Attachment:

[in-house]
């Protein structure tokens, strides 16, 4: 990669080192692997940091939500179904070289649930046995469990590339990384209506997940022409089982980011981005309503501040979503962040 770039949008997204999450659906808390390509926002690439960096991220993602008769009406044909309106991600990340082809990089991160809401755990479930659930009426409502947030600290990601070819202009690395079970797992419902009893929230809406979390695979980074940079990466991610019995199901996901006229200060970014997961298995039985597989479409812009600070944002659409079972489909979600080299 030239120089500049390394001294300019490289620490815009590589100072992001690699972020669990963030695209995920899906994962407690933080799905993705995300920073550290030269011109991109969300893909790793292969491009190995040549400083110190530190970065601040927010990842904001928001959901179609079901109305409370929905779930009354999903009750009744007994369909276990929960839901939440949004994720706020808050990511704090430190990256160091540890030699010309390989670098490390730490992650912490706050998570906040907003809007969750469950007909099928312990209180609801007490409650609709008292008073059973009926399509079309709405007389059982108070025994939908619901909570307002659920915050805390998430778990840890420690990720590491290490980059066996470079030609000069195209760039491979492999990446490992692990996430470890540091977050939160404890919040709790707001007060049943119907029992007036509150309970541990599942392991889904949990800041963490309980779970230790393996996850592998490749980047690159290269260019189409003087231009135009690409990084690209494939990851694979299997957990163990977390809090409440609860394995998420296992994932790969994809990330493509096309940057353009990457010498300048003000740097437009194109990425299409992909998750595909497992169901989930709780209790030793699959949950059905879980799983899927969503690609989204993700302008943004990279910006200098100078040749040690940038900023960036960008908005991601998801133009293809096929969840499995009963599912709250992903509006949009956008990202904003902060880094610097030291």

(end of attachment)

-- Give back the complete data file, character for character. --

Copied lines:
[in-house]
């Protein structure tokens, strides 16, 4: 990669080192692997940091939500179904070289649930046995469990590339990384209506997940022409089982980011981005309503501040979503962040 770039949008997204999450659906808390390509926002690439960096991220993602008769009406044909309106991600990340082809990089991160809401755990479930659930009426409502947030600290990601070819202009690395079970797992419902009893929230809406979390695979980074940079990466991610019995199901996901006229200060970014997961298995039985597989479409812009600070944002659409079972489909979600080299 030239120089500049390394001294300019490289620490815009590589100072992001690699972020669990963030695209995920899906994962407690933080799905993705995300920073550290030269011109991109969300893909790793292969491009190995040549400083110190530190970065601040927010990842904001928001959901179609079901109305409370929905779930009354999903009750009744007994369909276990929960839901939440949004994720706020808050990511704090430190990256160091540890030699010309390989670098490390730490992650912490706050998570906040907003809007969750469950007909099928312990209180609801007490409650609709008292008073059973009926399509079309709405007389059982108070025994939908619901909570307002659920915050805390998430778990840890420690990720590491290490980059066996470079030609000069195209760039491979492999990446490992692990996430470890540091977050939160404890919040709790707001007060049943119907029992007036509150309970541990599942392991889904949990800041963490309980779970230790393996996850592998490749980047690159290269260019189409003087231009135009690409990084690209494939990851694979299997957990163990977390809090409440609860394995998420296992994932790969994809990330493509096309940057353009990457010498300048003000740097437009194109990425299409992909998750595909497992169901989930709780209790030793699959949950059905879980799983899927969503690609989204993700302008943004990279910006200098100078040749040690940038900023960036960008908005991601998801133009293809096929969840499995009963599912709250992903509006949009956008990202904003902060880094610097030291």